The chair of the independent board created by the government to run the NHS was “worried” by incorrect claims about hospital deaths surrounding the publication of the Keogh mortality review, he revealed to HSJ.

Several media reports ahead of the publication of the investigation last week suggested large numbers of patients had died, based on figures from statistical models. One report was headlined: “13,000 died needlessly at 14 worst NHS trusts”.

NHS England medical director Sir Bruce Keogh’s report itself strongly rejected these assertions. The Department of Health has denied it released the figures to journalists.

However, on the day of the report’s publication, health secretary Jeremy Hunt told the Commons that “mortality rates suggest that since 2005, thousands more people may have died than would normally be expected at the 14 trusts reviewed”.

Asked whether the government had overstepped the mark in the presentation of the report, NHS England chair Sir Malcolm Grant said: “I’m worried about this. I think when somebody does an independent review the outcome of that needs to be reported as an independent review…

“What the government does with the data is a matter entirely for the government, but it did seem to me in the press coverage prior to last Tuesday, there was a conflation of the data related to 13,000 deaths, which has nothing to do with Bruce’s report.”

He declined to comment directly on whether the government had acted wrongly.

Sir Malcolm also warned the government’s proposed “refresh” of its mandate to NHS England for 2014-15 risked pushing the NHS back towards “command and control”.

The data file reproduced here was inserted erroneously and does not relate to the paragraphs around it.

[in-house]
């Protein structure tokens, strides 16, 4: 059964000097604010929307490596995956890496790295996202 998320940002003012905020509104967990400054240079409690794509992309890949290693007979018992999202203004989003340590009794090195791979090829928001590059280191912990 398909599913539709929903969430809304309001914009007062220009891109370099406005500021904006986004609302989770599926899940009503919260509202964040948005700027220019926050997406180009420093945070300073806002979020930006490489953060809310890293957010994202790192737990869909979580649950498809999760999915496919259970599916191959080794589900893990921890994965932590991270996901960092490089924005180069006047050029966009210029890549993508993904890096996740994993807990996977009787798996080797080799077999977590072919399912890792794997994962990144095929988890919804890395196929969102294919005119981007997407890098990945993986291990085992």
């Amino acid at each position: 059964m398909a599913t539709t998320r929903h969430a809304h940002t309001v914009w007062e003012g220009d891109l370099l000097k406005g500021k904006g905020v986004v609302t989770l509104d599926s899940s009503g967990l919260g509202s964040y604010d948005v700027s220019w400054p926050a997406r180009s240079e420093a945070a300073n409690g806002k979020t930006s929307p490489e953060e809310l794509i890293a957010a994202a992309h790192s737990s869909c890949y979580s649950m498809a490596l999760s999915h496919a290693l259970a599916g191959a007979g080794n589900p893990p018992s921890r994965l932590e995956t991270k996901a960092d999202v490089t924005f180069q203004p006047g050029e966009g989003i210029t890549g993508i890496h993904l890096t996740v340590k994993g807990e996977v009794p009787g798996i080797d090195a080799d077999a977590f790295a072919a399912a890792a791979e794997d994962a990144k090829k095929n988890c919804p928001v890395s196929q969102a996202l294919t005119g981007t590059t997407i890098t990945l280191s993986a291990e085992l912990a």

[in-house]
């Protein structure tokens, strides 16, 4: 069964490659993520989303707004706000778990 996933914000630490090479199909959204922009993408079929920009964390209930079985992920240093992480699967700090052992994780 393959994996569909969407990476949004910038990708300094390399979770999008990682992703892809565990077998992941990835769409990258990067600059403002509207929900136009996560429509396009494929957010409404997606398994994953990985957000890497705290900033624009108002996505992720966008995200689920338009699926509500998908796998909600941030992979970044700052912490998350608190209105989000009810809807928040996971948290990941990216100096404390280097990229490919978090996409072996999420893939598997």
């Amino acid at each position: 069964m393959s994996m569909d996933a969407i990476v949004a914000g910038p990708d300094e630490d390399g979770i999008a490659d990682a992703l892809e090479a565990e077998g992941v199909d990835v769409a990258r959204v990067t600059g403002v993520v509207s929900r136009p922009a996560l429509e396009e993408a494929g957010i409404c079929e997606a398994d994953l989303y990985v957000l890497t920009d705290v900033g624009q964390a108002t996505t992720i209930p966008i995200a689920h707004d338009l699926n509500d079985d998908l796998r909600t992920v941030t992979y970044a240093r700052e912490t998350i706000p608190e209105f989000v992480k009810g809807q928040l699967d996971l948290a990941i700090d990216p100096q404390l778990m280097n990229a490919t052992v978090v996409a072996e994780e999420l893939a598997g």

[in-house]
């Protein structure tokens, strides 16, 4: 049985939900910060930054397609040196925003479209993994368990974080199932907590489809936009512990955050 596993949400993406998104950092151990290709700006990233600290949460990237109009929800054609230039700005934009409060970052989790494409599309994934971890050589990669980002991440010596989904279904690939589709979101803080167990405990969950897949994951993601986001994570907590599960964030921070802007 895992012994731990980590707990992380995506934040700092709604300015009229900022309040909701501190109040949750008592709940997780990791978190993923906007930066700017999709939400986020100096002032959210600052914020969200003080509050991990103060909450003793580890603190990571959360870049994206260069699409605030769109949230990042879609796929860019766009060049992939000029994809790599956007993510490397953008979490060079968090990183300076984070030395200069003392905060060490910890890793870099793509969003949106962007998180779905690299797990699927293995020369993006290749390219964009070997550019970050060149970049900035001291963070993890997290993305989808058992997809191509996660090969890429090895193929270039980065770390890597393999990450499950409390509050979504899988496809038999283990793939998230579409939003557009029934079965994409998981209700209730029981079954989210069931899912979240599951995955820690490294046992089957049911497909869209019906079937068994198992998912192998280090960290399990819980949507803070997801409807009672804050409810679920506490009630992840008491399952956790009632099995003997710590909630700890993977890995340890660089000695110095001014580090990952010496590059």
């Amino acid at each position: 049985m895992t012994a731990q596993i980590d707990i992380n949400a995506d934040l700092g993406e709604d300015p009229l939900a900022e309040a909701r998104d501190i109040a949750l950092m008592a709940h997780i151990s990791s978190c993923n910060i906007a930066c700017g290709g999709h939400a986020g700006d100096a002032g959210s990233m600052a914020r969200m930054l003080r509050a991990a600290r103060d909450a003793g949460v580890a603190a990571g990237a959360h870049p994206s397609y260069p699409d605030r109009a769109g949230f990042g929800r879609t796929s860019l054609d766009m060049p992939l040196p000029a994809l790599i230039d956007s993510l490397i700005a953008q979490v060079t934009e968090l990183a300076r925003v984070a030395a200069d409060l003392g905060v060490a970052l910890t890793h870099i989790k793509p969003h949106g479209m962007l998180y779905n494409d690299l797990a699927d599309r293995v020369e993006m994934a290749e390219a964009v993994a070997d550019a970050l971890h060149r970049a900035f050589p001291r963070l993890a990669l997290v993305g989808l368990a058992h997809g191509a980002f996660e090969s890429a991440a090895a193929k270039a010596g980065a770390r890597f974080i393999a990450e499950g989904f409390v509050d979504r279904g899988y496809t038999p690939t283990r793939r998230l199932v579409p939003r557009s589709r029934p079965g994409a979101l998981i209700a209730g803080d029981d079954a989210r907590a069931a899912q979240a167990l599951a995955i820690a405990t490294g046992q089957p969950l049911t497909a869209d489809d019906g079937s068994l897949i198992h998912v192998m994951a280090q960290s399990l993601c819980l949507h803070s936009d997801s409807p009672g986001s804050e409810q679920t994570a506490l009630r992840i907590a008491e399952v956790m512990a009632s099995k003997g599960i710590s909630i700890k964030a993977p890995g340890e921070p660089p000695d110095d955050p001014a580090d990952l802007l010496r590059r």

He said the proposals which are currently being consulted on were not clear enough, did not include costing, and attempted to “prescribe process” rather than only outcomes.

“We’ve got to have stability over time [in the mandate],” he said. “The whole point of these reforms – and an enormous amount of money has gone into achieving them – was to allow proper planning over time, and to bring the health service away from day to day management by ministers.”

Sir Malcolm said any new requirements NHS England was set, it had to pass on to clinical commissioning groups. He said this meant, “the model gets skewed back in the old direction”. “We all have to be vigilant, us and ministers, to ensure the spirit of the reforms is recognised properly in practice. We’re all learning.”

Asked about whether NHS England was being broadly given the intended autonomy from government, he said: “We’re in a transitional period. It’s very difficult to overcome some of the habits of the past.” He said public, media and government “will take some time to adapt to the new model”.